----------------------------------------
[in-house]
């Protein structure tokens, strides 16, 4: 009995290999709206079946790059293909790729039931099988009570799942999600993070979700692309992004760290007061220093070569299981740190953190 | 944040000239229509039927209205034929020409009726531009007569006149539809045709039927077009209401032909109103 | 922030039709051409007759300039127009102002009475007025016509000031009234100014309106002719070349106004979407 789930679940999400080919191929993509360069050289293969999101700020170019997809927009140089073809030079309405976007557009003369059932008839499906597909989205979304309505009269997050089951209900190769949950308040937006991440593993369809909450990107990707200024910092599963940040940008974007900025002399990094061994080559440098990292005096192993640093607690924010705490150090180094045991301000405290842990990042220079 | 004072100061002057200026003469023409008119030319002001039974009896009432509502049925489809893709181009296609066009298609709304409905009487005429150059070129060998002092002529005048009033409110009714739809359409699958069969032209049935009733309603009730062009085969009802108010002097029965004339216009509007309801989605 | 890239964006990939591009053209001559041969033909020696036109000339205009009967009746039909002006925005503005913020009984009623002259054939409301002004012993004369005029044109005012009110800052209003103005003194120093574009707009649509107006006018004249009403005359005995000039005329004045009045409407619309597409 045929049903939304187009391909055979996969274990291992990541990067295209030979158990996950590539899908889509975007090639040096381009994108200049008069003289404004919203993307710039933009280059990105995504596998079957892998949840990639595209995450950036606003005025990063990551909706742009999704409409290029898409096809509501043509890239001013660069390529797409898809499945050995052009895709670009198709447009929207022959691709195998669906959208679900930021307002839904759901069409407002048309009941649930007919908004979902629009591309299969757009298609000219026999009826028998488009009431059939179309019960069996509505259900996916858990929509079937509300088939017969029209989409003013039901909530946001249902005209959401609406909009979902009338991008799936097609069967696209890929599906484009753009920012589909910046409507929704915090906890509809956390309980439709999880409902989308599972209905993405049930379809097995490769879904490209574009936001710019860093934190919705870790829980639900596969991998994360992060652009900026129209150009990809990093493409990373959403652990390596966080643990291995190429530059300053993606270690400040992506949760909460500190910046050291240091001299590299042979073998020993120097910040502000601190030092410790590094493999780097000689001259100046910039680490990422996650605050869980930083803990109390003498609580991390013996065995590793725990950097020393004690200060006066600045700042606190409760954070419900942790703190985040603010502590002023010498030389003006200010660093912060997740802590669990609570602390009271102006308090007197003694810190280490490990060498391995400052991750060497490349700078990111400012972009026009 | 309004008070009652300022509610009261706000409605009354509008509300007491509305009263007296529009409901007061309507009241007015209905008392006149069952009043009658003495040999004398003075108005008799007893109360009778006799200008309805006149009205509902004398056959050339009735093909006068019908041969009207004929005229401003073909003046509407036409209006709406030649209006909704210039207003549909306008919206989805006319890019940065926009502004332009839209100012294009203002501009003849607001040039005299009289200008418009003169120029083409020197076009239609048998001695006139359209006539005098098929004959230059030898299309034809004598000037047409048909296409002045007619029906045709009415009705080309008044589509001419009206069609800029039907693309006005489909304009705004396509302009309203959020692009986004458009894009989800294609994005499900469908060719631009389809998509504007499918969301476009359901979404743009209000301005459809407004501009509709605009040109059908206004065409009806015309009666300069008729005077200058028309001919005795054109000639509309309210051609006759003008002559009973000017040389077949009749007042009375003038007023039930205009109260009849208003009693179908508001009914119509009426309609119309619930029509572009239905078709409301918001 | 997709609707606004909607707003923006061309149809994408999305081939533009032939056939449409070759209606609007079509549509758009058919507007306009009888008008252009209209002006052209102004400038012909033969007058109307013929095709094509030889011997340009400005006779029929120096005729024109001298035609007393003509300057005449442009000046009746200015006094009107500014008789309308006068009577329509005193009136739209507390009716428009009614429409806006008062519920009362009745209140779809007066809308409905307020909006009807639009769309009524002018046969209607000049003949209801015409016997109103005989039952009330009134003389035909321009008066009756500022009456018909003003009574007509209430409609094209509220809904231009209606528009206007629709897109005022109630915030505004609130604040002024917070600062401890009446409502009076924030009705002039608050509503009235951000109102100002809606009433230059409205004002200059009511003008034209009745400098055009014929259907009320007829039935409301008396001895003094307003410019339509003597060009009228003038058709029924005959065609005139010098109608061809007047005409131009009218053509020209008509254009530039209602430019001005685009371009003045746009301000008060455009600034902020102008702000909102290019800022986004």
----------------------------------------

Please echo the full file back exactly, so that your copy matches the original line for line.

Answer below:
[in-house]
């Protein structure tokens, strides 16, 4: 009995290999709206079946790059293909790729039931099988009570799942999600993070979700692309992004760290007061220093070569299981740190953190 | 944040000239229509039927209205034929020409009726531009007569006149539809045709039927077009209401032909109103 | 922030039709051409007759300039127009102002009475007025016509000031009234100014309106002719070349106004979407 789930679940999400080919191929993509360069050289293969999101700020170019997809927009140089073809030079309405976007557009003369059932008839499906597909989205979304309505009269997050089951209900190769949950308040937006991440593993369809909450990107990707200024910092599963940040940008974007900025002399990094061994080559440098990292005096192993640093607690924010705490150090180094045991301000405290842990990042220079 | 004072100061002057200026003469023409008119030319002001039974009896009432509502049925489809893709181009296609066009298609709304409905009487005429150059070129060998002092002529005048009033409110009714739809359409699958069969032209049935009733309603009730062009085969009802108010002097029965004339216009509007309801989605 | 890239964006990939591009053209001559041969033909020696036109000339205009009967009746039909002006925005503005913020009984009623002259054939409301002004012993004369005029044109005012009110800052209003103005003194120093574009707009649509107006006018004249009403005359005995000039005329004045009045409407619309597409 045929049903939304187009391909055979996969274990291992990541990067295209030979158990996950590539899908889509975007090639040096381009994108200049008069003289404004919203993307710039933009280059990105995504596998079957892998949840990639595209995450950036606003005025990063990551909706742009999704409409290029898409096809509501043509890239001013660069390529797409898809499945050995052009895709670009198709447009929207022959691709195998669906959208679900930021307002839904759901069409407002048309009941649930007919908004979902629009591309299969757009298609000219026999009826028998488009009431059939179309019960069996509505259900996916858990929509079937509300088939017969029209989409003013039901909530946001249902005209959401609406909009979902009338991008799936097609069967696209890929599906484009753009920012589909910046409507929704915090906890509809956390309980439709999880409902989308599972209905993405049930379809097995490769879904490209574009936001710019860093934190919705870790829980639900596969991998994360992060652009900026129209150009990809990093493409990373959403652990390596966080643990291995190429530059300053993606270690400040992506949760909460500190910046050291240091001299590299042979073998020993120097910040502000601190030092410790590094493999780097000689001259100046910039680490990422996650605050869980930083803990109390003498609580991390013996065995590793725990950097020393004690200060006066600045700042606190409760954070419900942790703190985040603010502590002023010498030389003006200010660093912060997740802590669990609570602390009271102006308090007197003694810190280490490990060498391995400052991750060497490349700078990111400012972009026009 | 309004008070009652300022509610009261706000409605009354509008509300007491509305009263007296529009409901007061309507009241007015209905008392006149069952009043009658003495040999004398003075108005008799007893109360009778006799200008309805006149009205509902004398056959050339009735093909006068019908041969009207004929005229401003073909003046509407036409209006709406030649209006909704210039207003549909306008919206989805006319890019940065926009502004332009839209100012294009203002501009003849607001040039005299009289200008418009003169120029083409020197076009239609048998001695006139359209006539005098098929004959230059030898299309034809004598000037047409048909296409002045007619029906045709009415009705080309008044589509001419009206069609800029039907693309006005489909304009705004396509302009309203959020692009986004458009894009989800294609994005499900469908060719631009389809998509504007499918969301476009359901979404743009209000301005459809407004501009509709605009040109059908206004065409009806015309009666300069008729005077200058028309001919005795054109000639509309309210051609006759003008002559009973000017040389077949009749007042009375003038007023039930205009109260009849208003009693179908508001009914119509009426309609119309619930029509572009239905078709409301918001 | 997709609707606004909607707003923006061309149809994408999305081939533009032939056939449409070759209606609007079509549509758009058919507007306009009888008008252009209209002006052209102004400038012909033969007058109307013929095709094509030889011997340009400005006779029929120096005729024109001298035609007393003509300057005449442009000046009746200015006094009107500014008789309308006068009577329509005193009136739209507390009716428009009614429409806006008062519920009362009745209140779809007066809308409905307020909006009807639009769309009524002018046969209607000049003949209801015409016997109103005989039952009330009134003389035909321009008066009756500022009456018909003003009574007509209430409609094209509220809904231009209606528009206007629709897109005022109630915030505004609130604040002024917070600062401890009446409502009076924030009705002039608050509503009235951000109102100002809606009433230059409205004002200059009511003008034209009745400098055009014929259907009320007829039935409301008396001895003094307003410019339509003597060009009228003038058709029924005959065609005139010098109608061809007047005409131009009218053509020209008509254009530039209602430019001005685009371009003045746009301000008060455009600034902020102008702000909102290019800022986004």